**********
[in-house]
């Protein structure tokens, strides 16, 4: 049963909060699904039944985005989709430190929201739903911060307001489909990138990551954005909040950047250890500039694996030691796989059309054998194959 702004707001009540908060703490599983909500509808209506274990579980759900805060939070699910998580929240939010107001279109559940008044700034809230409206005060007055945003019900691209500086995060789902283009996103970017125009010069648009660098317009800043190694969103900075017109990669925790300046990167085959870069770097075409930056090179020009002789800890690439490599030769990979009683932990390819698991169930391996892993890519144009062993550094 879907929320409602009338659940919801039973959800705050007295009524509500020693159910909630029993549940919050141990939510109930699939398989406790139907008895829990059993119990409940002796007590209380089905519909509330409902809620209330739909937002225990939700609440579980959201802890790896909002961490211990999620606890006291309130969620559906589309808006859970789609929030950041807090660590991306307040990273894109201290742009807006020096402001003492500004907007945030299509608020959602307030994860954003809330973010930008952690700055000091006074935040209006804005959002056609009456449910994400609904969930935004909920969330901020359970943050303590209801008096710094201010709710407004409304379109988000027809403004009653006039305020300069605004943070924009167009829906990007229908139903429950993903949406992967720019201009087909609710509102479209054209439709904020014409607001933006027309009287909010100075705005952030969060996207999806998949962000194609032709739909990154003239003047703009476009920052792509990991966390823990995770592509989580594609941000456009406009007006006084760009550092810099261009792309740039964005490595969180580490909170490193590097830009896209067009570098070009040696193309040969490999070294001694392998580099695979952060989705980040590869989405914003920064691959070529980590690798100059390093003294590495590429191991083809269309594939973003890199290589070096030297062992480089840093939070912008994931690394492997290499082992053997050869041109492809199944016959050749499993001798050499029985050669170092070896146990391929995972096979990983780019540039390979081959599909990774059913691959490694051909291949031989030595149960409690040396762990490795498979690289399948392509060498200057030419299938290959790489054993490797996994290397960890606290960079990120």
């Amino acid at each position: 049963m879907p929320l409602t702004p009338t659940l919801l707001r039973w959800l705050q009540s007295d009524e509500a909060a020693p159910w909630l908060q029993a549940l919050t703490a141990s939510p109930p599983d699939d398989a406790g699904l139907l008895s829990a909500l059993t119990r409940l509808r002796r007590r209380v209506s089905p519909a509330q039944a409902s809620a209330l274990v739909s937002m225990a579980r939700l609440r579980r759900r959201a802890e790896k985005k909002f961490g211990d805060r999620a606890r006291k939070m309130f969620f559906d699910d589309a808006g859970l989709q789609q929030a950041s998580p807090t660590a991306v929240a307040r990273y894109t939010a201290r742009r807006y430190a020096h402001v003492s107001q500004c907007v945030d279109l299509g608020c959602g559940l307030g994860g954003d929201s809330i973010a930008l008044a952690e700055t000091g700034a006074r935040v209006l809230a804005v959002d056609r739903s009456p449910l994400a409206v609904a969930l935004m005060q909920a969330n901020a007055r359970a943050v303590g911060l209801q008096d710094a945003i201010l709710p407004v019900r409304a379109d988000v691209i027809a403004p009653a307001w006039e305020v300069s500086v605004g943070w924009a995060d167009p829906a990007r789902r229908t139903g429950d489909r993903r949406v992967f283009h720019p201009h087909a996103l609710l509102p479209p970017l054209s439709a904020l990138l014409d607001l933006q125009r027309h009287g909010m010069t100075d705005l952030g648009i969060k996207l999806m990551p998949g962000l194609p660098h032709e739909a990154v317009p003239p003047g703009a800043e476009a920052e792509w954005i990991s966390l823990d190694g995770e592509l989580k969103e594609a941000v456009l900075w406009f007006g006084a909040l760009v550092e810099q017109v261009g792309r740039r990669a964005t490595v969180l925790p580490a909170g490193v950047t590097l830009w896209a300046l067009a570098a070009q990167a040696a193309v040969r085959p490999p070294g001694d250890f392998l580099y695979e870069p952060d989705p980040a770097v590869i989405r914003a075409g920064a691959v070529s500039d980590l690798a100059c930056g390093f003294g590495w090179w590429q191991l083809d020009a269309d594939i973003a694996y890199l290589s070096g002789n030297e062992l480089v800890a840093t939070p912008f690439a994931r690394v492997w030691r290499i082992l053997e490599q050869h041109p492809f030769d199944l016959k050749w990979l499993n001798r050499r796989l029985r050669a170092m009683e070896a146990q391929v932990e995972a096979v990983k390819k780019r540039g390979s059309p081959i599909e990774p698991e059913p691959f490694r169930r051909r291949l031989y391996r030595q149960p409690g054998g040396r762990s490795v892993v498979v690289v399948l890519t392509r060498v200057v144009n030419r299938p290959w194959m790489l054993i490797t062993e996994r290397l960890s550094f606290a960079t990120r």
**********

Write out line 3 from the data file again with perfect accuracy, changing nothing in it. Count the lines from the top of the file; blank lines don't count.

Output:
């Amino acid at each position: 049963m879907p929320l409602t702004p009338t659940l919801l707001r039973w959800l705050q009540s007295d009524e509500a909060a020693p159910w909630l908060q029993a549940l919050t703490a141990s939510p109930p599983d699939d398989a406790g699904l139907l008895s829990a909500l059993t119990r409940l509808r002796r007590r209380v209506s089905p519909a509330q039944a409902s809620a209330l274990v739909s937002m225990a579980r939700l609440r579980r759900r959201a802890e790896k985005k909002f961490g211990d805060r999620a606890r006291k939070m309130f969620f559906d699910d589309a808006g859970l989709q789609q929030a950041s998580p807090t660590a991306v929240a307040r990273y894109t939010a201290r742009r807006y430190a020096h402001v003492s107001q500004c907007v945030d279109l299509g608020c959602g559940l307030g994860g954003d929201s809330i973010a930008l008044a952690e700055t000091g700034a006074r935040v209006l809230a804005v959002d056609r739903s009456p449910l994400a409206v609904a969930l935004m005060q909920a969330n901020a007055r359970a943050v303590g911060l209801q008096d710094a945003i201010l709710p407004v019900r409304a379109d988000v691209i027809a403004p009653a307001w006039e305020v300069s500086v605004g943070w924009a995060d167009p829906a990007r789902r229908t139903g429950d489909r993903r949406v992967f283009h720019p201009h087909a996103l609710l509102p479209p970017l054209s439709a904020l990138l014409d607001l933006q125009r027309h009287g909010m010069t100075d705005l952030g648009i969060k996207l999806m990551p998949g962000l194609p660098h032709e739909a990154v317009p003239p003047g703009a800043e476009a920052e792509w954005i990991s966390l823990d190694g995770e592509l989580k969103e594609a941000v456009l900075w406009f007006g006084a909040l760009v550092e810099q017109v261009g792309r740039r990669a964005t490595v969180l925790p580490a909170g490193v950047t590097l830009w896209a300046l067009a570098a070009q990167a040696a193309v040969r085959p490999p070294g001694d250890f392998l580099y695979e870069p952060d989705p980040a770097v590869i989405r914003a075409g920064a691959v070529s500039d980590l690798a100059c930056g390093f003294g590495w090179w590429q191991l083809d020009a269309d594939i973003a694996y890199l290589s070096g002789n030297e062992l480089v800890a840093t939070p912008f690439a994931r690394v492997w030691r290499i082992l053997e490599q050869h041109p492809f030769d199944l016959k050749w990979l499993n001798r050499r796989l029985r050669a170092m009683e070896a146990q391929v932990e995972a096979v990983k390819k780019r540039g390979s059309p081959i599909e990774p698991e059913p691959f490694r169930r051909r291949l031989y391996r030595q149960p409690g054998g040396r762990s490795v892993v498979v690289v399948l890519t392509r060498v200057v144009n030419r299938p290959w194959m790489l054993i490797t062993e996994r290397l960890s550094f606290a960079t990120r």